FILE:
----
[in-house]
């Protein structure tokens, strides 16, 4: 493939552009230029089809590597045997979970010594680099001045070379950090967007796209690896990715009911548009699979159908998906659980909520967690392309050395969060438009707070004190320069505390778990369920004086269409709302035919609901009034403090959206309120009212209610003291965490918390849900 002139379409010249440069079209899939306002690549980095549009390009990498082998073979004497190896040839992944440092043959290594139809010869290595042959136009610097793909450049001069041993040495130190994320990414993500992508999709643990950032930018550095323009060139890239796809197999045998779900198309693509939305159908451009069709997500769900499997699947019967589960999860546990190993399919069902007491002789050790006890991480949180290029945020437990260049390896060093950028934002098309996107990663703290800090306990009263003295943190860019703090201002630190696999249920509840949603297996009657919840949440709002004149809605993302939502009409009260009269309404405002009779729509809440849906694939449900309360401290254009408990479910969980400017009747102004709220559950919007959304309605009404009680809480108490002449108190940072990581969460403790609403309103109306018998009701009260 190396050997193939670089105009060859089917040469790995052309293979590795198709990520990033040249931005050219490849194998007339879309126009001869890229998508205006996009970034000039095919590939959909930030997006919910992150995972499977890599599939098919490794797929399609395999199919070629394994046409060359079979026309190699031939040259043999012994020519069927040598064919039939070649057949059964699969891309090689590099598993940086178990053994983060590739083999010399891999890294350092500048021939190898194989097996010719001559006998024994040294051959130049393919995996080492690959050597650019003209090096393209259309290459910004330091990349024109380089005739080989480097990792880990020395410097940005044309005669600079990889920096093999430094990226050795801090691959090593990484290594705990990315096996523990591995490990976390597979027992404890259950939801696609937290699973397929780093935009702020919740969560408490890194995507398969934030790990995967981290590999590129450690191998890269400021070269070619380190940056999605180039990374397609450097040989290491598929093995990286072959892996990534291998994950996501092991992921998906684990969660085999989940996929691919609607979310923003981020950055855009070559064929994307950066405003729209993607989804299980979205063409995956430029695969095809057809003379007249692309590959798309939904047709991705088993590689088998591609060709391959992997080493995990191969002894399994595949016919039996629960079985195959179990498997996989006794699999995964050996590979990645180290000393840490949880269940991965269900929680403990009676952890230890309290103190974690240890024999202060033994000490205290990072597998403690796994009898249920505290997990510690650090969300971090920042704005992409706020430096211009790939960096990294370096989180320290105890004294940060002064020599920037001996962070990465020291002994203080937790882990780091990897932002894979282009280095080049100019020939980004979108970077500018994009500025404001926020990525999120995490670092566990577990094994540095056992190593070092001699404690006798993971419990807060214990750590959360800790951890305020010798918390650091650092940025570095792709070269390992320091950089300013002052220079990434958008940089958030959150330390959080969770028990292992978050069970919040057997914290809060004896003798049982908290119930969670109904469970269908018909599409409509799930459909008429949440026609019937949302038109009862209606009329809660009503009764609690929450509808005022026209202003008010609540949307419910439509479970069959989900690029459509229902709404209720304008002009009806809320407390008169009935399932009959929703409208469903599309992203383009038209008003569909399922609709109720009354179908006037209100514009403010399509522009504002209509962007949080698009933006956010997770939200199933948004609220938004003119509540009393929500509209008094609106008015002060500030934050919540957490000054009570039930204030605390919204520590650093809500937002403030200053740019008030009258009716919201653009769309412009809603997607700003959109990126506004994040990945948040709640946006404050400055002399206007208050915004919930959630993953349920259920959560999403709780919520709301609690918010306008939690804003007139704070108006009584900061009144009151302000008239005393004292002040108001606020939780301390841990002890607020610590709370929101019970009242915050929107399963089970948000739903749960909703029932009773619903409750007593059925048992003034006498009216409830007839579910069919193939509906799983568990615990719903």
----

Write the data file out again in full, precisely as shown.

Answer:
[in-house]
């Protein structure tokens, strides 16, 4: 493939552009230029089809590597045997979970010594680099001045070379950090967007796209690896990715009911548009699979159908998906659980909520967690392309050395969060438009707070004190320069505390778990369920004086269409709302035919609901009034403090959206309120009212209610003291965490918390849900 002139379409010249440069079209899939306002690549980095549009390009990498082998073979004497190896040839992944440092043959290594139809010869290595042959136009610097793909450049001069041993040495130190994320990414993500992508999709643990950032930018550095323009060139890239796809197999045998779900198309693509939305159908451009069709997500769900499997699947019967589960999860546990190993399919069902007491002789050790006890991480949180290029945020437990260049390896060093950028934002098309996107990663703290800090306990009263003295943190860019703090201002630190696999249920509840949603297996009657919840949440709002004149809605993302939502009409009260009269309404405002009779729509809440849906694939449900309360401290254009408990479910969980400017009747102004709220559950919007959304309605009404009680809480108490002449108190940072990581969460403790609403309103109306018998009701009260 190396050997193939670089105009060859089917040469790995052309293979590795198709990520990033040249931005050219490849194998007339879309126009001869890229998508205006996009970034000039095919590939959909930030997006919910992150995972499977890599599939098919490794797929399609395999199919070629394994046409060359079979026309190699031939040259043999012994020519069927040598064919039939070649057949059964699969891309090689590099598993940086178990053994983060590739083999010399891999890294350092500048021939190898194989097996010719001559006998024994040294051959130049393919995996080492690959050597650019003209090096393209259309290459910004330091990349024109380089005739080989480097990792880990020395410097940005044309005669600079990889920096093999430094990226050795801090691959090593990484290594705990990315096996523990591995490990976390597979027992404890259950939801696609937290699973397929780093935009702020919740969560408490890194995507398969934030790990995967981290590999590129450690191998890269400021070269070619380190940056999605180039990374397609450097040989290491598929093995990286072959892996990534291998994950996501092991992921998906684990969660085999989940996929691919609607979310923003981020950055855009070559064929994307950066405003729209993607989804299980979205063409995956430029695969095809057809003379007249692309590959798309939904047709991705088993590689088998591609060709391959992997080493995990191969002894399994595949016919039996629960079985195959179990498997996989006794699999995964050996590979990645180290000393840490949880269940991965269900929680403990009676952890230890309290103190974690240890024999202060033994000490205290990072597998403690796994009898249920505290997990510690650090969300971090920042704005992409706020430096211009790939960096990294370096989180320290105890004294940060002064020599920037001996962070990465020291002994203080937790882990780091990897932002894979282009280095080049100019020939980004979108970077500018994009500025404001926020990525999120995490670092566990577990094994540095056992190593070092001699404690006798993971419990807060214990750590959360800790951890305020010798918390650091650092940025570095792709070269390992320091950089300013002052220079990434958008940089958030959150330390959080969770028990292992978050069970919040057997914290809060004896003798049982908290119930969670109904469970269908018909599409409509799930459909008429949440026609019937949302038109009862209606009329809660009503009764609690929450509808005022026209202003008010609540949307419910439509479970069959989900690029459509229902709404209720304008002009009806809320407390008169009935399932009959929703409208469903599309992203383009038209008003569909399922609709109720009354179908006037209100514009403010399509522009504002209509962007949080698009933006956010997770939200199933948004609220938004003119509540009393929500509209008094609106008015002060500030934050919540957490000054009570039930204030605390919204520590650093809500937002403030200053740019008030009258009716919201653009769309412009809603997607700003959109990126506004994040990945948040709640946006404050400055002399206007208050915004919930959630993953349920259920959560999403709780919520709301609690918010306008939690804003007139704070108006009584900061009144009151302000008239005393004292002040108001606020939780301390841990002890607020610590709370929101019970009242915050929107399963089970948000739903749960909703029932009773619903409750007593059925048992003034006498009216409830007839579910069919193939509906799983568990615990719903």